Paralysis Tick

Ticks around the world can spread disease. In America they’re best known as carriers of Lyme Disease. Thankfully Australian Paralysis Ticks don’t carry Lyme disease. They will just paralyse and kill you instead.

All ticks inject a cocktail of weird crap into their host. It’s a mix of stuff to stop blood clotting, but also to stop the host feeling pain, or swelling, etc. Paralysis Ticks just have one extra ingredient - a paralytic neurotoxin.

This venom is not fast-acting. Right at the start the tick doesn’t inject any venom at all, or only a tiny bit. At the earliest only two days in, but after up to a week, the legs weaken. The weakness travels up the body until fully paralysing the victim finishing off with the lungs. Venom can continue acting on the body for up to four days, so getting the critter gone is important. They’re basically hanging there drinking from a pit made into your skin so they can fill up with tasty blood and make a billion babies. So you really don’t want them there.

Paralysis Ticks are not a massive danger to humans. We have a lot of advantages, not least that we’re physically quite large. We can physically check ourselves and aren’t especially hairy. It’s pets who are at the most danger from them. The combination of a small size, thick fur, no hands, and a complete lack of awareness of what’s going on around them means cats and dogs routinely die from tick bites.

Still, it’s not all good for us. 20 people have been killed by Paralysis ticks, though none since 1945 thanks to medical improvements. That’s more than either Redback Spiders or Funnel-Web spiders. Something to be aware of.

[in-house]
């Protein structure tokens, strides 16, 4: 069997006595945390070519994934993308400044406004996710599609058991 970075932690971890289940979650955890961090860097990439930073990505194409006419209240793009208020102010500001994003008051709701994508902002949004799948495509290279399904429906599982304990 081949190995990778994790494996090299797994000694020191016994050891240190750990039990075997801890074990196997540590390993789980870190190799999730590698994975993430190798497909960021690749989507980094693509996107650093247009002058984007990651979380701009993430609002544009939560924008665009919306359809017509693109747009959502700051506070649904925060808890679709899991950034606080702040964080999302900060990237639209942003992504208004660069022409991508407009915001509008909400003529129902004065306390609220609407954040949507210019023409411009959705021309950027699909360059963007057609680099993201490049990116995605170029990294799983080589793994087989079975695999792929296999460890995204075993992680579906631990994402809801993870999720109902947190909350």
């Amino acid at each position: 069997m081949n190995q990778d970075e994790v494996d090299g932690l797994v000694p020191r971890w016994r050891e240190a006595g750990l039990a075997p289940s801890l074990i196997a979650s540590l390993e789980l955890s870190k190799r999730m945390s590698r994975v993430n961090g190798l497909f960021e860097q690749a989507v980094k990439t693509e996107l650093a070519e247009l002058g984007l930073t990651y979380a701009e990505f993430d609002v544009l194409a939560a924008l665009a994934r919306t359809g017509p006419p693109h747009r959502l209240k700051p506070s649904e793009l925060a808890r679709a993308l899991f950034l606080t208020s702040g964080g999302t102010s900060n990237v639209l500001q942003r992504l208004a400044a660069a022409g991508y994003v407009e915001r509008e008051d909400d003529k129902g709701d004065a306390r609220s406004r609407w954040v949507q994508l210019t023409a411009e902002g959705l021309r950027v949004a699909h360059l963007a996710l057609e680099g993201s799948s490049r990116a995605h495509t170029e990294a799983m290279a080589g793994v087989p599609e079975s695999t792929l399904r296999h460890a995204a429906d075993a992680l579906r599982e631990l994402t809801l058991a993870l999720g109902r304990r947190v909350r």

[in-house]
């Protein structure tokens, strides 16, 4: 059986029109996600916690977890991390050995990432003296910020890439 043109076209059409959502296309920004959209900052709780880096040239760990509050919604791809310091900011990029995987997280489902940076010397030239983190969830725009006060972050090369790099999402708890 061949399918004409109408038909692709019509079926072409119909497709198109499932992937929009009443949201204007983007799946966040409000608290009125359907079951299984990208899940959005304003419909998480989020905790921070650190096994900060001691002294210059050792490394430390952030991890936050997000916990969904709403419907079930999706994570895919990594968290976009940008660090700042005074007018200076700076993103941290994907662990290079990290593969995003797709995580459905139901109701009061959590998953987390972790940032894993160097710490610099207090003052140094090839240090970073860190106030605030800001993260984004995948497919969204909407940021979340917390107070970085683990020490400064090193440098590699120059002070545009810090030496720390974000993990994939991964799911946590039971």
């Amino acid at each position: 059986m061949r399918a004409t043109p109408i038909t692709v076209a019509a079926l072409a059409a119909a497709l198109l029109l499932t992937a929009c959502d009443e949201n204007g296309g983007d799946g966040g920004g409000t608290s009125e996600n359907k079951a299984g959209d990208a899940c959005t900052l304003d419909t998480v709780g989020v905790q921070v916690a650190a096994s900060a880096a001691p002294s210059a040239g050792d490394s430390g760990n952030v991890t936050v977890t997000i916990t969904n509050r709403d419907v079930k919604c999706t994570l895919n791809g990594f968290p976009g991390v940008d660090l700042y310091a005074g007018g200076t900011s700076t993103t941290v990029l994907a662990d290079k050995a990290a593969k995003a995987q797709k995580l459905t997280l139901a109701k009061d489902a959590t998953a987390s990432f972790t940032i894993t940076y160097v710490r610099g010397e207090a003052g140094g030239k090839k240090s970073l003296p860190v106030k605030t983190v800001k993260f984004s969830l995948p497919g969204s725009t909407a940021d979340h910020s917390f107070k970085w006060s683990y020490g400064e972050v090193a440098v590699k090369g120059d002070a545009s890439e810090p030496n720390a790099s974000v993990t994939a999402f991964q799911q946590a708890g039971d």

Most deaths aren’t caused by paralysis. They’re caused by allergic reaction to the tick bite. Anaphylactic shock is lethal, and can be exhibited by about 2% of people bitten. About the same percentage that are allergic to bees. This reaction can occur much faster than the week required for paralysis to set in.

In 2002 a 48 year old man presented at an emergency room complaining that he was a bit unsteady on his feet, and his lips were numb. He was found to have more than 40 paralysis ticks scattered across his body, which were carefully removed with tweezers.

That email and Facebook thing about them coming off if you put vaseline or some sort of cream on them is complete BS. Ticks barely need to breathe, and won’t asphyxiate. Pull them out from the head with tweezers. Now. Immediately. They are actively killing you.

Which is really kind of a weird thing to do. It’s not known exactly why a parasite would kill its host. That’s just dumb. It’s believed that it’s an evolutionary adaptation from the time when mega-mammals roamed Australia. Paralytic neurotoxins might have made them a bit more calm and less likely to knock the ticks off before they were finished making babies. Or they might just be assholes. That theory has some merit, too.

Paralysis ticks infest in huge numbers from the very north of Australia to the very south, a thick band along the eastern coast. This band is also know as “the bit people live in”. These aren’t a rare tick. There’s a decent chance of picking one up - not just any old tick, but a paralysis tick - any time you wander through any sort of bush or grassland area. For the love of God, if you go walking in any semi-rural area, check yourself thoroughly. And don’t forget the sack or crack.

It’s not glamorous, but they often like to hide down there, playing with your bits.

Australian Paralysis Tick, That Thing On My Balls
Ixodes holocyclus